14  Recent studies have shown a link between art theft and human trafficking.  Art Theft “is a looming criminal enterprise with estimated losses running as high as six billion annually” (Federal Bureau of Investigation, 2010). 14

15  Drug trade, weapons trade, human trafficking, and art theft are all linked  Stolen art is “used as a collateral in drug transactions and laundering schemes, as well as financing terrorism” (Durney, 2010)  These connections could damage any efforts that fight against human trafficking  Hard to locate the exact destination of traffickers  So intertwined that all must be fought against simultaneously 15

16  Free the Slaves (U.S./International)  The Polaris Project (U.S./International)  Not for Sale (U.S./ International)  International Justice Mission (U.S./International)  US State Department: Office to Combat Trafficking in Persons  Rahab’s Hideaway  Gracehaven 16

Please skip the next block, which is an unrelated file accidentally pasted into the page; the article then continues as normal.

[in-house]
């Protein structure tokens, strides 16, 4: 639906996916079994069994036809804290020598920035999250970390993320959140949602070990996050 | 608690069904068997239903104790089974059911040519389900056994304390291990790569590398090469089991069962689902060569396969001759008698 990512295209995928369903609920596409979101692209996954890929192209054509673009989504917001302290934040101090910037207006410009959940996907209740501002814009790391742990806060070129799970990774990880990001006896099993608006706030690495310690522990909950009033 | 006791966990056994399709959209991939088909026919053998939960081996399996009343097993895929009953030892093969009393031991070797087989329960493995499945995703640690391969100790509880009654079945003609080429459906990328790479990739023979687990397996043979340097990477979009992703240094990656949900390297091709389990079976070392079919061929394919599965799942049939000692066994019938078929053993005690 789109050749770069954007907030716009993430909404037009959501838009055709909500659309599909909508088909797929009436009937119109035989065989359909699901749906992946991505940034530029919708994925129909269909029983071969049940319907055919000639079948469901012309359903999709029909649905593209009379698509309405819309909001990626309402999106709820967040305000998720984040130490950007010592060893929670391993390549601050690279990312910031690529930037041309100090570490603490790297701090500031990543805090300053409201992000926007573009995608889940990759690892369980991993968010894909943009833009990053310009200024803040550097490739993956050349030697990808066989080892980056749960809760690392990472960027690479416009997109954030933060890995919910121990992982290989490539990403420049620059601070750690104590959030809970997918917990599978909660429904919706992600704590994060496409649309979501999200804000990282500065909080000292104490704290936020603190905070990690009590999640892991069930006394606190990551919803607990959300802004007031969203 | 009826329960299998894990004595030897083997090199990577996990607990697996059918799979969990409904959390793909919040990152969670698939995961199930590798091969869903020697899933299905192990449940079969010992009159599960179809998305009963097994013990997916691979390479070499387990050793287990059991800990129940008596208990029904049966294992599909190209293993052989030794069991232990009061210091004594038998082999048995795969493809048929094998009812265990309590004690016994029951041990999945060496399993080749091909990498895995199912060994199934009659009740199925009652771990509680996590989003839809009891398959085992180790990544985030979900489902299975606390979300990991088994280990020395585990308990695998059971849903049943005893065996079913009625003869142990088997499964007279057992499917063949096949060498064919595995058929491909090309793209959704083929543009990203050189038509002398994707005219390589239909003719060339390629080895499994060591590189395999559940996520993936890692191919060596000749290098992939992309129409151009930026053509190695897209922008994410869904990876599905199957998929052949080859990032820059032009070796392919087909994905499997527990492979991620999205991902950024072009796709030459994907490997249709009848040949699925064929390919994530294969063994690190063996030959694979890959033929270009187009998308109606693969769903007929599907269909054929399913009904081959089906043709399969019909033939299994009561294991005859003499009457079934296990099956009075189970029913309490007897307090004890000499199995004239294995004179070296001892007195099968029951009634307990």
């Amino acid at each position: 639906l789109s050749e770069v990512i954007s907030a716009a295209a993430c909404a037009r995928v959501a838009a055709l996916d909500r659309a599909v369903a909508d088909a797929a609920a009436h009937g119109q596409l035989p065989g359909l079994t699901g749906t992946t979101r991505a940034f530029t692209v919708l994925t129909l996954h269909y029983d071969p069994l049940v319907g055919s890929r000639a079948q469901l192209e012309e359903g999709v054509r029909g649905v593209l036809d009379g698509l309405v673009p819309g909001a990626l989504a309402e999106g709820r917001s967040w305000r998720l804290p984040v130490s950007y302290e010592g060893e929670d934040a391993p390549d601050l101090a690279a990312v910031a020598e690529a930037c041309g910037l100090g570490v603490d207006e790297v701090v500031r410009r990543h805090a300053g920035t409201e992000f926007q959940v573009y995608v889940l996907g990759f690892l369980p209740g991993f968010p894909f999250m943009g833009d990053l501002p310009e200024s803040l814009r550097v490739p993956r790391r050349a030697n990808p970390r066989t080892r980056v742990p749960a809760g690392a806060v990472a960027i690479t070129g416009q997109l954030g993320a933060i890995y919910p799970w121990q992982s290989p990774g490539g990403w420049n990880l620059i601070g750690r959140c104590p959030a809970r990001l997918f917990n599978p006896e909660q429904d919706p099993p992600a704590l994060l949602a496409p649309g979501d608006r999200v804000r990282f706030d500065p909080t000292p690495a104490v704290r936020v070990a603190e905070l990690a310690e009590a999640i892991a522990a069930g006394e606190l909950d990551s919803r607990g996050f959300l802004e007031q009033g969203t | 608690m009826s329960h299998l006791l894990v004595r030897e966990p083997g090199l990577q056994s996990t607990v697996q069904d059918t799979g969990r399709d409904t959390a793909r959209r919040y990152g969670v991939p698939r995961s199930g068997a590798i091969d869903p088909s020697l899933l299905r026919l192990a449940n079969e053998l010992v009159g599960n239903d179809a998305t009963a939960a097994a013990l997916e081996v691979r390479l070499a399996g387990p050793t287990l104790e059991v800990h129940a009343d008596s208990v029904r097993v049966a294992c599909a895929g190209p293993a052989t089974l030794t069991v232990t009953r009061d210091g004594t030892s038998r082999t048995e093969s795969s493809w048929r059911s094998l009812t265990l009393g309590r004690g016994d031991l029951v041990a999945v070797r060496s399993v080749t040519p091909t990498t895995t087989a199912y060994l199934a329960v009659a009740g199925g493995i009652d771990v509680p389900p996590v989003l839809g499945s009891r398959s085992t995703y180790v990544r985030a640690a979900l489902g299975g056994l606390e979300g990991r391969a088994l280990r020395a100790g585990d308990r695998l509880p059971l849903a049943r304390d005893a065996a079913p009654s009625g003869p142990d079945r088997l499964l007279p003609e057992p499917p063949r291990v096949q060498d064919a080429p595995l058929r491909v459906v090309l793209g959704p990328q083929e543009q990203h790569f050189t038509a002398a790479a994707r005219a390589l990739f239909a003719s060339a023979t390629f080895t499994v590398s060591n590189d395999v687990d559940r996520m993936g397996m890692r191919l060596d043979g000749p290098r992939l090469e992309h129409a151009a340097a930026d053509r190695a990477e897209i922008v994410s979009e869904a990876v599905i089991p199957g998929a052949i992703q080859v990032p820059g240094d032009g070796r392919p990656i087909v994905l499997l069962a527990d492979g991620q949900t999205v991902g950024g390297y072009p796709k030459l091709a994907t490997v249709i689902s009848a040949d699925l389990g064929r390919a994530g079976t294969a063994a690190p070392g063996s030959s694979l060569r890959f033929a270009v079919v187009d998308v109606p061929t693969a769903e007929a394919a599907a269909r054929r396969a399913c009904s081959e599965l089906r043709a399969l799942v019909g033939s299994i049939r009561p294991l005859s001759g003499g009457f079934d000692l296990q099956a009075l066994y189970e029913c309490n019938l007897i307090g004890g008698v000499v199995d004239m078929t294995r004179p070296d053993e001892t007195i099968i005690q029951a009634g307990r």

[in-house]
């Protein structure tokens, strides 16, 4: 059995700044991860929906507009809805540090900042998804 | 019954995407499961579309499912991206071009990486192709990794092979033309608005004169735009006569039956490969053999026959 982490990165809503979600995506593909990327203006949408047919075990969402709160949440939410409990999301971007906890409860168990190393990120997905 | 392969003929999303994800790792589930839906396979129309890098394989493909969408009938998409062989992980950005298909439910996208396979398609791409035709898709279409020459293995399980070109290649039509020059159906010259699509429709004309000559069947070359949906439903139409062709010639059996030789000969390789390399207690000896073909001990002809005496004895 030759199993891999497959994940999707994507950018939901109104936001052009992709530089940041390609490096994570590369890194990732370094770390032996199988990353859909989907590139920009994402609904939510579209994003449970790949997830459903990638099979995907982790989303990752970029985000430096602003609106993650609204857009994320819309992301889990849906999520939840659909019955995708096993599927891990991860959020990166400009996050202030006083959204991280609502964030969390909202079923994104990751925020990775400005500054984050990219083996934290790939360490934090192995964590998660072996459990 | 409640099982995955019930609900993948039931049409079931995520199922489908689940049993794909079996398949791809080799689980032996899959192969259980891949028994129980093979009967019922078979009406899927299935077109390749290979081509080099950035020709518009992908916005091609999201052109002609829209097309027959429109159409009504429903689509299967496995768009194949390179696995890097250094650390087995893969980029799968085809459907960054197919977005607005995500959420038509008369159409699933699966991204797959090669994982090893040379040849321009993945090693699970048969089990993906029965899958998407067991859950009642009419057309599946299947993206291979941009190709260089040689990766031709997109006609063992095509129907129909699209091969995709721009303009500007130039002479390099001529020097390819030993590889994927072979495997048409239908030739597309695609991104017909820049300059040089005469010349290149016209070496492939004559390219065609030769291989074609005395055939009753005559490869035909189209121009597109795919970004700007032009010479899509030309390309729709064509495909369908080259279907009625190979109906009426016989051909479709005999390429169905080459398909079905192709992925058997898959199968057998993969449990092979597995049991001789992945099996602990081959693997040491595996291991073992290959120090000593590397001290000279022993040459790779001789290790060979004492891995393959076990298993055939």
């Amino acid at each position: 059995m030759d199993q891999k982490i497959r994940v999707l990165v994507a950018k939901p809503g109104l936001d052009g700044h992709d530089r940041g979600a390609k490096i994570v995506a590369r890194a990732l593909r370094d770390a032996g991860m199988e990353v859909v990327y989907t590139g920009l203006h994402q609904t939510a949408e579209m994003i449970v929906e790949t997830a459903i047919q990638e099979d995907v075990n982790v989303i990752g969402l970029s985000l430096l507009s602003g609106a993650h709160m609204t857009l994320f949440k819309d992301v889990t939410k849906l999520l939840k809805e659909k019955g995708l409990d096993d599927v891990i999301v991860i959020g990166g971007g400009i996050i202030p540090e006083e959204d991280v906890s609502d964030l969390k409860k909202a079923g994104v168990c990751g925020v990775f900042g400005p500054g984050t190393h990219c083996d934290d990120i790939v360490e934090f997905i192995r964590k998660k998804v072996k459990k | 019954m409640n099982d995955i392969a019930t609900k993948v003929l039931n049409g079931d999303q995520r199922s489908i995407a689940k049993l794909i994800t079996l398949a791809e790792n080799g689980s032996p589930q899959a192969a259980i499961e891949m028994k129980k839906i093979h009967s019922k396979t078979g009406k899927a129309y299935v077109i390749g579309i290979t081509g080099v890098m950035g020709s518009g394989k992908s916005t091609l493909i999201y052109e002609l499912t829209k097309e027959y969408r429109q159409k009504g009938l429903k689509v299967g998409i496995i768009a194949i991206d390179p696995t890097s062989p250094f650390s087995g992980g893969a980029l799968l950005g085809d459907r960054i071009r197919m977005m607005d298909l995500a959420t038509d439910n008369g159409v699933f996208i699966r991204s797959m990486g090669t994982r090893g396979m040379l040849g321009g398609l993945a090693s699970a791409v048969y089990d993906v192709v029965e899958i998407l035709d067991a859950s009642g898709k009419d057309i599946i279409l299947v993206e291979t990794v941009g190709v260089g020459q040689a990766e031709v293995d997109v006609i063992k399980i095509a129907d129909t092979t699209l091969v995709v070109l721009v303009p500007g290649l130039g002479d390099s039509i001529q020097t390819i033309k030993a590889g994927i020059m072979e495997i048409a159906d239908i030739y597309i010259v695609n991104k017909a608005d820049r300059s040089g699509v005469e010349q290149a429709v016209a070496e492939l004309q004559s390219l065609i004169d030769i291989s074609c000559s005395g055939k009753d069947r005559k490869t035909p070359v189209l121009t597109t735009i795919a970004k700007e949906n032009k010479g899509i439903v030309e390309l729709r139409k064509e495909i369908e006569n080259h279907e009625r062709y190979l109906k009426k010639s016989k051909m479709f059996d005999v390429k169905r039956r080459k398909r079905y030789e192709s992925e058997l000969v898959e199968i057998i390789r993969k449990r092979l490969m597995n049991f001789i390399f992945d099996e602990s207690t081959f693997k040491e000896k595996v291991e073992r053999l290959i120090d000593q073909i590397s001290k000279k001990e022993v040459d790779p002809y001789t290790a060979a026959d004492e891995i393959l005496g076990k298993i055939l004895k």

17  Founders: Katherine Chon and Derek Ellerman  Mission Statement: “ Polaris Project is committed to combating human trafficking and modern day slavery and to strengthening the anti- trafficking movement through a comprehensive approach” (Polaris Project, 2010)  Values: “service, reality and impact centered, empowerment, non-violence and respect, transformative and innovation, [and] holistic approach” (Polaris Project, 2010) 17

18 Clients :  Transitional housing, job training, emergency services, comprehensive case management, group therapy, and victim outreach Community:  Policy advocacy, training and technical assistance, public outreach, national human trafficking hotline, and a fellowship program 18 1-888-3737-888

19  Transitional Housing  There is specific criteria to enter into the transitional housing program  “Must go through an extensive interview process and thorough screening”  Only can stay for 6 to 24 months ▪ Adherence to rules and situation  Why? making sure they are emotionally prepared not enough funding for everyone 19

20  Education Means Protection of Women Engaged in Recreation  Founded in 1984 Chantawipa Apisuk  A women’s rights group in Thailand  Supports women in prostitution  Classes on different languages  How to use a computer  Public speaking 20